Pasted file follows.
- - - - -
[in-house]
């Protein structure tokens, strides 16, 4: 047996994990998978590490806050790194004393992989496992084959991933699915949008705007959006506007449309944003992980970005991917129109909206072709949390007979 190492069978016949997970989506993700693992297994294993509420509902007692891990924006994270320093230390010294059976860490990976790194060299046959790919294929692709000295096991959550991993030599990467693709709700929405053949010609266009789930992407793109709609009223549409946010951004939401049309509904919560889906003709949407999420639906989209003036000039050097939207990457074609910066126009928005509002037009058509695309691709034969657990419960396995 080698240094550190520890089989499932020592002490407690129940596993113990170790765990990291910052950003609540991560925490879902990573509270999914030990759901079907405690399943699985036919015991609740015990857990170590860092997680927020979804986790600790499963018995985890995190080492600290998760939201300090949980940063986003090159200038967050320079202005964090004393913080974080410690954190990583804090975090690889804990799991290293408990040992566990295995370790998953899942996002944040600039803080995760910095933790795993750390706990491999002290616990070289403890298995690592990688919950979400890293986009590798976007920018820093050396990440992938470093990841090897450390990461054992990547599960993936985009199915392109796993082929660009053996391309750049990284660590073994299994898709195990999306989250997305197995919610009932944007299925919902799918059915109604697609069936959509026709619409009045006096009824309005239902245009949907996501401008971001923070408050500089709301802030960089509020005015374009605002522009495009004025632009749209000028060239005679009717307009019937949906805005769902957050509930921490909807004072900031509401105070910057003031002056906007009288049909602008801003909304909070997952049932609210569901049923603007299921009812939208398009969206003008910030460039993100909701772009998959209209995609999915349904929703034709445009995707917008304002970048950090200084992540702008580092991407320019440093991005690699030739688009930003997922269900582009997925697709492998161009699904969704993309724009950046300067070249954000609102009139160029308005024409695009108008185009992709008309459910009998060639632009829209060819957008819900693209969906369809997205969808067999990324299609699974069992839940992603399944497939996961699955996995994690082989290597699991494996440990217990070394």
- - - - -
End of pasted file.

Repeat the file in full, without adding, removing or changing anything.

[in-house]
């Protein structure tokens, strides 16, 4: 047996994990998978590490806050790194004393992989496992084959991933699915949008705007959006506007449309944003992980970005991917129109909206072709949390007979 190492069978016949997970989506993700693992297994294993509420509902007692891990924006994270320093230390010294059976860490990976790194060299046959790919294929692709000295096991959550991993030599990467693709709700929405053949010609266009789930992407793109709609009223549409946010951004939401049309509904919560889906003709949407999420639906989209003036000039050097939207990457074609910066126009928005509002037009058509695309691709034969657990419960396995 080698240094550190520890089989499932020592002490407690129940596993113990170790765990990291910052950003609540991560925490879902990573509270999914030990759901079907405690399943699985036919015991609740015990857990170590860092997680927020979804986790600790499963018995985890995190080492600290998760939201300090949980940063986003090159200038967050320079202005964090004393913080974080410690954190990583804090975090690889804990799991290293408990040992566990295995370790998953899942996002944040600039803080995760910095933790795993750390706990491999002290616990070289403890298995690592990688919950979400890293986009590798976007920018820093050396990440992938470093990841090897450390990461054992990547599960993936985009199915392109796993082929660009053996391309750049990284660590073994299994898709195990999306989250997305197995919610009932944007299925919902799918059915109604697609069936959509026709619409009045006096009824309005239902245009949907996501401008971001923070408050500089709301802030960089509020005015374009605002522009495009004025632009749209000028060239005679009717307009019937949906805005769902957050509930921490909807004072900031509401105070910057003031002056906007009288049909602008801003909304909070997952049932609210569901049923603007299921009812939208398009969206003008910030460039993100909701772009998959209209995609999915349904929703034709445009995707917008304002970048950090200084992540702008580092991407320019440093991005690699030739688009930003997922269900582009997925697709492998161009699904969704993309724009950046300067070249954000609102009139160029308005024409695009108008185009992709008309459910009998060639632009829209060819957008819900693209969906369809997205969808067999990324299609699974069992839940992603399944497939996961699955996995994690082989290597699991494996440990217990070394």